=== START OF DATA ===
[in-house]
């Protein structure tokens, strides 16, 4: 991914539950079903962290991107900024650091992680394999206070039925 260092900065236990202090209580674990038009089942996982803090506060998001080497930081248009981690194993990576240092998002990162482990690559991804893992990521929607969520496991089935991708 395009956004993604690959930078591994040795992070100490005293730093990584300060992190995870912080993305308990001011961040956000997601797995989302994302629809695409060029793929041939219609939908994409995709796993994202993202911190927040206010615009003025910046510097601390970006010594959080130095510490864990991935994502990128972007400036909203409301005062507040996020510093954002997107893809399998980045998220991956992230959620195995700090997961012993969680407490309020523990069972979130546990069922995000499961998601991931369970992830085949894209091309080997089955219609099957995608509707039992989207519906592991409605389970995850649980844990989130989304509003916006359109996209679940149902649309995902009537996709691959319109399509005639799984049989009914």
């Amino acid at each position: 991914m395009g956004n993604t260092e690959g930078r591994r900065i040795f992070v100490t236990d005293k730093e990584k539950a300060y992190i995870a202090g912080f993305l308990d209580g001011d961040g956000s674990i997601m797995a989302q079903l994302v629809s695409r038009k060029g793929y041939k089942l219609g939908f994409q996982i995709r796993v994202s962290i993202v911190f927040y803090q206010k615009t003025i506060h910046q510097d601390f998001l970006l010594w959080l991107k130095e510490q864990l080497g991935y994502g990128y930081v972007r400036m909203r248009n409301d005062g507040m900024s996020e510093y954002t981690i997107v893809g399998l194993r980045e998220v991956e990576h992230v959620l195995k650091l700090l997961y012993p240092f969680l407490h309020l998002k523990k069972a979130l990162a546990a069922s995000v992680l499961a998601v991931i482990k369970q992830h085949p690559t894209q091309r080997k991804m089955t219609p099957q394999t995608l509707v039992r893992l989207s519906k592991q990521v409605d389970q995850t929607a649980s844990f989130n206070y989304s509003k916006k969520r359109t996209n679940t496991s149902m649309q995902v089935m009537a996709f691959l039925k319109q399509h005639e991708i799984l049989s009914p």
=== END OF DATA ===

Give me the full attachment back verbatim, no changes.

[in-house]
């Protein structure tokens, strides 16, 4: 991914539950079903962290991107900024650091992680394999206070039925 260092900065236990202090209580674990038009089942996982803090506060998001080497930081248009981690194993990576240092998002990162482990690559991804893992990521929607969520496991089935991708 395009956004993604690959930078591994040795992070100490005293730093990584300060992190995870912080993305308990001011961040956000997601797995989302994302629809695409060029793929041939219609939908994409995709796993994202993202911190927040206010615009003025910046510097601390970006010594959080130095510490864990991935994502990128972007400036909203409301005062507040996020510093954002997107893809399998980045998220991956992230959620195995700090997961012993969680407490309020523990069972979130546990069922995000499961998601991931369970992830085949894209091309080997089955219609099957995608509707039992989207519906592991409605389970995850649980844990989130989304509003916006359109996209679940149902649309995902009537996709691959319109399509005639799984049989009914």
């Amino acid at each position: 991914m395009g956004n993604t260092e690959g930078r591994r900065i040795f992070v100490t236990d005293k730093e990584k539950a300060y992190i995870a202090g912080f993305l308990d209580g001011d961040g956000s674990i997601m797995a989302q079903l994302v629809s695409r038009k060029g793929y041939k089942l219609g939908f994409q996982i995709r796993v994202s962290i993202v911190f927040y803090q206010k615009t003025i506060h910046q510097d601390f998001l970006l010594w959080l991107k130095e510490q864990l080497g991935y994502g990128y930081v972007r400036m909203r248009n409301d005062g507040m900024s996020e510093y954002t981690i997107v893809g399998l194993r980045e998220v991956e990576h992230v959620l195995k650091l700090l997961y012993p240092f969680l407490h309020l998002k523990k069972a979130l990162a546990a069922s995000v992680l499961a998601v991931i482990k369970q992830h085949p690559t894209q091309r080997k991804m089955t219609p099957q394999t995608l509707v039992r893992l989207s519906k592991q990521v409605d389970q995850t929607a649980s844990f989130n206070y989304s509003k916006k969520r359109t996209n679940t496991s149902m649309q995902v089935m009537a996709f691959l039925k319109q399509h005639e991708i799984l049989s009914p």